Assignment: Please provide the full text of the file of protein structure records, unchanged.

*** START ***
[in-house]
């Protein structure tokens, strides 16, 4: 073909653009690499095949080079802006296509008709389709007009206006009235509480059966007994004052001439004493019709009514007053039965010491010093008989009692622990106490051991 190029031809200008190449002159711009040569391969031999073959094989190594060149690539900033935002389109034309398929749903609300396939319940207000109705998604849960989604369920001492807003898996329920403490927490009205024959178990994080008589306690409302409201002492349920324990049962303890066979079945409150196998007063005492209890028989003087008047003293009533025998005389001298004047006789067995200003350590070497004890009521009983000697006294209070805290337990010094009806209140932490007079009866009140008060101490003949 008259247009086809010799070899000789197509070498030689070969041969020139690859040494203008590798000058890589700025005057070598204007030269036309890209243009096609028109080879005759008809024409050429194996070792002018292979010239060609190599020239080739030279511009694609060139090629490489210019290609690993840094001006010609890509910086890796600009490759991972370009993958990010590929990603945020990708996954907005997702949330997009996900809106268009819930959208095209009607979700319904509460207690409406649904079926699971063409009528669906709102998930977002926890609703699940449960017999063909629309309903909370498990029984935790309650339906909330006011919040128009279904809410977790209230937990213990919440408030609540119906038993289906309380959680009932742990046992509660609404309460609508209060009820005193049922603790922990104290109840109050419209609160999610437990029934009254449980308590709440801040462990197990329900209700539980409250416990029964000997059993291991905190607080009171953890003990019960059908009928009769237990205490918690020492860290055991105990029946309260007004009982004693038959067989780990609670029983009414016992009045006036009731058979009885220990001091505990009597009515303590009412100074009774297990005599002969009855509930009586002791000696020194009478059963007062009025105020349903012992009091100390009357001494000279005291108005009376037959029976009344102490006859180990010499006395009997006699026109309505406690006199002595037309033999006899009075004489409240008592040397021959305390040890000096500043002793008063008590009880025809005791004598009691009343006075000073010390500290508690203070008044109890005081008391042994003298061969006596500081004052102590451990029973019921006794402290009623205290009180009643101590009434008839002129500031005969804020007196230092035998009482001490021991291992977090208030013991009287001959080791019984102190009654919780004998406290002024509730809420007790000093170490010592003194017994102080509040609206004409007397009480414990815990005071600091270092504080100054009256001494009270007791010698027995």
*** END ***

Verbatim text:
[in-house]
């Protein structure tokens, strides 16, 4: 073909653009690499095949080079802006296509008709389709007009206006009235509480059966007994004052001439004493019709009514007053039965010491010093008989009692622990106490051991 190029031809200008190449002159711009040569391969031999073959094989190594060149690539900033935002389109034309398929749903609300396939319940207000109705998604849960989604369920001492807003898996329920403490927490009205024959178990994080008589306690409302409201002492349920324990049962303890066979079945409150196998007063005492209890028989003087008047003293009533025998005389001298004047006789067995200003350590070497004890009521009983000697006294209070805290337990010094009806209140932490007079009866009140008060101490003949 008259247009086809010799070899000789197509070498030689070969041969020139690859040494203008590798000058890589700025005057070598204007030269036309890209243009096609028109080879005759008809024409050429194996070792002018292979010239060609190599020239080739030279511009694609060139090629490489210019290609690993840094001006010609890509910086890796600009490759991972370009993958990010590929990603945020990708996954907005997702949330997009996900809106268009819930959208095209009607979700319904509460207690409406649904079926699971063409009528669906709102998930977002926890609703699940449960017999063909629309309903909370498990029984935790309650339906909330006011919040128009279904809410977790209230937990213990919440408030609540119906038993289906309380959680009932742990046992509660609404309460609508209060009820005193049922603790922990104290109840109050419209609160999610437990029934009254449980308590709440801040462990197990329900209700539980409250416990029964000997059993291991905190607080009171953890003990019960059908009928009769237990205490918690020492860290055991105990029946309260007004009982004693038959067989780990609670029983009414016992009045006036009731058979009885220990001091505990009597009515303590009412100074009774297990005599002969009855509930009586002791000696020194009478059963007062009025105020349903012992009091100390009357001494000279005291108005009376037959029976009344102490006859180990010499006395009997006699026109309505406690006199002595037309033999006899009075004489409240008592040397021959305390040890000096500043002793008063008590009880025809005791004598009691009343006075000073010390500290508690203070008044109890005081008391042994003298061969006596500081004052102590451990029973019921006794402290009623205290009180009643101590009434008839002129500031005969804020007196230092035998009482001490021991291992977090208030013991009287001959080791019984102190009654919780004998406290002024509730809420007790000093170490010592003194017994102080509040609206004409007397009480414990815990005071600091270092504080100054009256001494009270007791010698027995």